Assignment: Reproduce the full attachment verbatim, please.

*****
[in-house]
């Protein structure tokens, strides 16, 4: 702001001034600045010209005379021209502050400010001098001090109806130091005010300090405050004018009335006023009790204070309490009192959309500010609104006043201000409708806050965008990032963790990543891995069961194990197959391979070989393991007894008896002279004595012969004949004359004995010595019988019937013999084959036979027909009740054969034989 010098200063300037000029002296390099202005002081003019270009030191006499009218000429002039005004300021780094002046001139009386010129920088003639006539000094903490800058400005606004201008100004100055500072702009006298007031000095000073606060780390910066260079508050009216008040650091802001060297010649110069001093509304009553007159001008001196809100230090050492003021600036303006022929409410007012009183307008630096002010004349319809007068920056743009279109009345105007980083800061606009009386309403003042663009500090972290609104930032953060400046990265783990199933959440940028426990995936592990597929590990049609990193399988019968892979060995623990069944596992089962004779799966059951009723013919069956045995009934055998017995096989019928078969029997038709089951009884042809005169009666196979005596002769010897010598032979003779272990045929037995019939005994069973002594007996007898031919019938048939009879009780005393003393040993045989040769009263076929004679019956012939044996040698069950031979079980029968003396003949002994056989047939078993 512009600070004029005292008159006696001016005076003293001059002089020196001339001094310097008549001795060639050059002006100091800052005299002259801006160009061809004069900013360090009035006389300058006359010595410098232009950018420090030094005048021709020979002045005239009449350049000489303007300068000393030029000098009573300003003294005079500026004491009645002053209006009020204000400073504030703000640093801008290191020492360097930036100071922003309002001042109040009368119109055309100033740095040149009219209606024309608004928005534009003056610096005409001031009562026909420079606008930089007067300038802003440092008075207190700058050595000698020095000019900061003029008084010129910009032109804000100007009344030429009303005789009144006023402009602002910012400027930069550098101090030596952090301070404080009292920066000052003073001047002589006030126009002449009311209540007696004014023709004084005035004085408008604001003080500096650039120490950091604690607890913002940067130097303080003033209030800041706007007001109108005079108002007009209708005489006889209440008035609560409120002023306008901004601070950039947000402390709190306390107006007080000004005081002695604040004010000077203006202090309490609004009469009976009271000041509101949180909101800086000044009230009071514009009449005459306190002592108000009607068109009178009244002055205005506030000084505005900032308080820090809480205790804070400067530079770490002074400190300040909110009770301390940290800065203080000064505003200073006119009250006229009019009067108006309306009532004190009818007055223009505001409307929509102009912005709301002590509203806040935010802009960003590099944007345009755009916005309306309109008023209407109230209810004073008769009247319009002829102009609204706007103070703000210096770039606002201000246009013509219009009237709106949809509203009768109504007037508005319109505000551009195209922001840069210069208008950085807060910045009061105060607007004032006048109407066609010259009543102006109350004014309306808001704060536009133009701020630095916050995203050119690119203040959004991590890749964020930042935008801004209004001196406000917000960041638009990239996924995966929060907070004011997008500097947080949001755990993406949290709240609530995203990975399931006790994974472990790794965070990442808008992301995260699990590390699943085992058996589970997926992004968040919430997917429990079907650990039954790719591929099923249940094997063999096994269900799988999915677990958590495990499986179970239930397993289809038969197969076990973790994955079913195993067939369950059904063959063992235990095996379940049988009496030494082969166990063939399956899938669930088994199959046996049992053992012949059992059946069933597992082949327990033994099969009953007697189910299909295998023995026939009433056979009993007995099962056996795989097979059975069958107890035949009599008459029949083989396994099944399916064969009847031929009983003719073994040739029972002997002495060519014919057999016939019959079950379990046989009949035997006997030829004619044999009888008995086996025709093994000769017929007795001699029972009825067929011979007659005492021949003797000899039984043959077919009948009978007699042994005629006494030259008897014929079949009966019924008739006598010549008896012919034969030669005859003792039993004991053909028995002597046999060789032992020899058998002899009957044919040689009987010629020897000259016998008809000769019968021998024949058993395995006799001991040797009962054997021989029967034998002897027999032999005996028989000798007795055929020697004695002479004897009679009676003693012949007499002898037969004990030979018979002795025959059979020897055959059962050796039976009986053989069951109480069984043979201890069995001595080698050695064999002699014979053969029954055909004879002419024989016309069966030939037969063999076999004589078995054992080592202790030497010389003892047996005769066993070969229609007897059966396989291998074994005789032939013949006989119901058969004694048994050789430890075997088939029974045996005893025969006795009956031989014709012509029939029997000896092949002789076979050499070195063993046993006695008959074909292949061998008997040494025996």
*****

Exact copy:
[in-house]
């Protein structure tokens, strides 16, 4: 702001001034600045010209005379021209502050400010001098001090109806130091005010300090405050004018009335006023009790204070309490009192959309500010609104006043201000409708806050965008990032963790990543891995069961194990197959391979070989393991007894008896002279004595012969004949004359004995010595019988019937013999084959036979027909009740054969034989 010098200063300037000029002296390099202005002081003019270009030191006499009218000429002039005004300021780094002046001139009386010129920088003639006539000094903490800058400005606004201008100004100055500072702009006298007031000095000073606060780390910066260079508050009216008040650091802001060297010649110069001093509304009553007159001008001196809100230090050492003021600036303006022929409410007012009183307008630096002010004349319809007068920056743009279109009345105007980083800061606009009386309403003042663009500090972290609104930032953060400046990265783990199933959440940028426990995936592990597929590990049609990193399988019968892979060995623990069944596992089962004779799966059951009723013919069956045995009934055998017995096989019928078969029997038709089951009884042809005169009666196979005596002769010897010598032979003779272990045929037995019939005994069973002594007996007898031919019938048939009879009780005393003393040993045989040769009263076929004679019956012939044996040698069950031979079980029968003396003949002994056989047939078993 512009600070004029005292008159006696001016005076003293001059002089020196001339001094310097008549001795060639050059002006100091800052005299002259801006160009061809004069900013360090009035006389300058006359010595410098232009950018420090030094005048021709020979002045005239009449350049000489303007300068000393030029000098009573300003003294005079500026004491009645002053209006009020204000400073504030703000640093801008290191020492360097930036100071922003309002001042109040009368119109055309100033740095040149009219209606024309608004928005534009003056610096005409001031009562026909420079606008930089007067300038802003440092008075207190700058050595000698020095000019900061003029008084010129910009032109804000100007009344030429009303005789009144006023402009602002910012400027930069550098101090030596952090301070404080009292920066000052003073001047002589006030126009002449009311209540007696004014023709004084005035004085408008604001003080500096650039120490950091604690607890913002940067130097303080003033209030800041706007007001109108005079108002007009209708005489006889209440008035609560409120002023306008901004601070950039947000402390709190306390107006007080000004005081002695604040004010000077203006202090309490609004009469009976009271000041509101949180909101800086000044009230009071514009009449005459306190002592108000009607068109009178009244002055205005506030000084505005900032308080820090809480205790804070400067530079770490002074400190300040909110009770301390940290800065203080000064505003200073006119009250006229009019009067108006309306009532004190009818007055223009505001409307929509102009912005709301002590509203806040935010802009960003590099944007345009755009916005309306309109008023209407109230209810004073008769009247319009002829102009609204706007103070703000210096770039606002201000246009013509219009009237709106949809509203009768109504007037508005319109505000551009195209922001840069210069208008950085807060910045009061105060607007004032006048109407066609010259009543102006109350004014309306808001704060536009133009701020630095916050995203050119690119203040959004991590890749964020930042935008801004209004001196406000917000960041638009990239996924995966929060907070004011997008500097947080949001755990993406949290709240609530995203990975399931006790994974472990790794965070990442808008992301995260699990590390699943085992058996589970997926992004968040919430997917429990079907650990039954790719591929099923249940094997063999096994269900799988999915677990958590495990499986179970239930397993289809038969197969076990973790994955079913195993067939369950059904063959063992235990095996379940049988009496030494082969166990063939399956899938669930088994199959046996049992053992012949059992059946069933597992082949327990033994099969009953007697189910299909295998023995026939009433056979009993007995099962056996795989097979059975069958107890035949009599008459029949083989396994099944399916064969009847031929009983003719073994040739029972002997002495060519014919057999016939019959079950379990046989009949035997006997030829004619044999009888008995086996025709093994000769017929007795001699029972009825067929011979007659005492021949003797000899039984043959077919009948009978007699042994005629006494030259008897014929079949009966019924008739006598010549008896012919034969030669005859003792039993004991053909028995002597046999060789032992020899058998002899009957044919040689009987010629020897000259016998008809000769019968021998024949058993395995006799001991040797009962054997021989029967034998002897027999032999005996028989000798007795055929020697004695002479004897009679009676003693012949007499002898037969004990030979018979002795025959059979020897055959059962050796039976009986053989069951109480069984043979201890069995001595080698050695064999002699014979053969029954055909004879002419024989016309069966030939037969063999076999004589078995054992080592202790030497010389003892047996005769066993070969229609007897059966396989291998074994005789032939013949006989119901058969004694048994050789430890075997088939029974045996005893025969006795009956031989014709012509029939029997000896092949002789076979050499070195063993046993006695008959074909292949061998008997040494025996």